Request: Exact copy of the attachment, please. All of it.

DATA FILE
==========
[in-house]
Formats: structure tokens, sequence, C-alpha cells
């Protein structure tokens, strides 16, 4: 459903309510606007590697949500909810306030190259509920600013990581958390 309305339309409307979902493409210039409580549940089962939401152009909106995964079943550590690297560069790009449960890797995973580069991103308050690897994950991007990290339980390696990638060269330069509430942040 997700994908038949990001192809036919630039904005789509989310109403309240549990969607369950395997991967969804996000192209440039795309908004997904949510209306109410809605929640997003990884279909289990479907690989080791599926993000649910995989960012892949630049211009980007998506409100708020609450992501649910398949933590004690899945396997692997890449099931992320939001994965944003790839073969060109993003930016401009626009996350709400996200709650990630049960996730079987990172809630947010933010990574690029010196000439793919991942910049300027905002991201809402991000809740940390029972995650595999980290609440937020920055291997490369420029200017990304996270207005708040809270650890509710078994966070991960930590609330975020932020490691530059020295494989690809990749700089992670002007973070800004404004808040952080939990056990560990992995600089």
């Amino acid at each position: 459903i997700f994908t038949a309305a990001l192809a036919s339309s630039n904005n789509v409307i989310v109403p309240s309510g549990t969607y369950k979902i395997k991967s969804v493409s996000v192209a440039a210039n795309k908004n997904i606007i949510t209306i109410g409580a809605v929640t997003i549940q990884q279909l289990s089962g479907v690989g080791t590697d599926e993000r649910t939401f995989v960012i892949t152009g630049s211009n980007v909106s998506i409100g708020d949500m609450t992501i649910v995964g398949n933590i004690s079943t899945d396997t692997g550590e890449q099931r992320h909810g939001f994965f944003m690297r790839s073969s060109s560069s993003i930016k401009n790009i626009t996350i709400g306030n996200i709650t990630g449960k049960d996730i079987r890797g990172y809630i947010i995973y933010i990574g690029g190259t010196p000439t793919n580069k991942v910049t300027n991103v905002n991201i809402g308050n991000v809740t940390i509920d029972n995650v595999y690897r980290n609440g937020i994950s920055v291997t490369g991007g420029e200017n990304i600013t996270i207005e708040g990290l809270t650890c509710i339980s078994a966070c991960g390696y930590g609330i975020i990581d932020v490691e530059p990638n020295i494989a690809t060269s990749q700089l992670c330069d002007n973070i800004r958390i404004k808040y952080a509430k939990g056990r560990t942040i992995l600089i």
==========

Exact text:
[in-house]
Formats: structure tokens, sequence, C-alpha cells
């Protein structure tokens, strides 16, 4: 459903309510606007590697949500909810306030190259509920600013990581958390 309305339309409307979902493409210039409580549940089962939401152009909106995964079943550590690297560069790009449960890797995973580069991103308050690897994950991007990290339980390696990638060269330069509430942040 997700994908038949990001192809036919630039904005789509989310109403309240549990969607369950395997991967969804996000192209440039795309908004997904949510209306109410809605929640997003990884279909289990479907690989080791599926993000649910995989960012892949630049211009980007998506409100708020609450992501649910398949933590004690899945396997692997890449099931992320939001994965944003790839073969060109993003930016401009626009996350709400996200709650990630049960996730079987990172809630947010933010990574690029010196000439793919991942910049300027905002991201809402991000809740940390029972995650595999980290609440937020920055291997490369420029200017990304996270207005708040809270650890509710078994966070991960930590609330975020932020490691530059020295494989690809990749700089992670002007973070800004404004808040952080939990056990560990992995600089």
């Amino acid at each position: 459903i997700f994908t038949a309305a990001l192809a036919s339309s630039n904005n789509v409307i989310v109403p309240s309510g549990t969607y369950k979902i395997k991967s969804v493409s996000v192209a440039a210039n795309k908004n997904i606007i949510t209306i109410g409580a809605v929640t997003i549940q990884q279909l289990s089962g479907v690989g080791t590697d599926e993000r649910t939401f995989v960012i892949t152009g630049s211009n980007v909106s998506i409100g708020d949500m609450t992501i649910v995964g398949n933590i004690s079943t899945d396997t692997g550590e890449q099931r992320h909810g939001f994965f944003m690297r790839s073969s060109s560069s993003i930016k401009n790009i626009t996350i709400g306030n996200i709650t990630g449960k049960d996730i079987r890797g990172y809630i947010i995973y933010i990574g690029g190259t010196p000439t793919n580069k991942v910049t300027n991103v905002n991201i809402g308050n991000v809740t940390i509920d029972n995650v595999y690897r980290n609440g937020i994950s920055v291997t490369g991007g420029e200017n990304i600013t996270i207005e708040g990290l809270t650890c509710i339980s078994a966070c991960g390696y930590g609330i975020i990581d932020v490691e530059p990638n020295i494989a690809t060269s990749q700089l992670c330069d002007n973070i800004r958390i404004k808040y952080a509430k939990g056990r560990t942040i992995l600089i």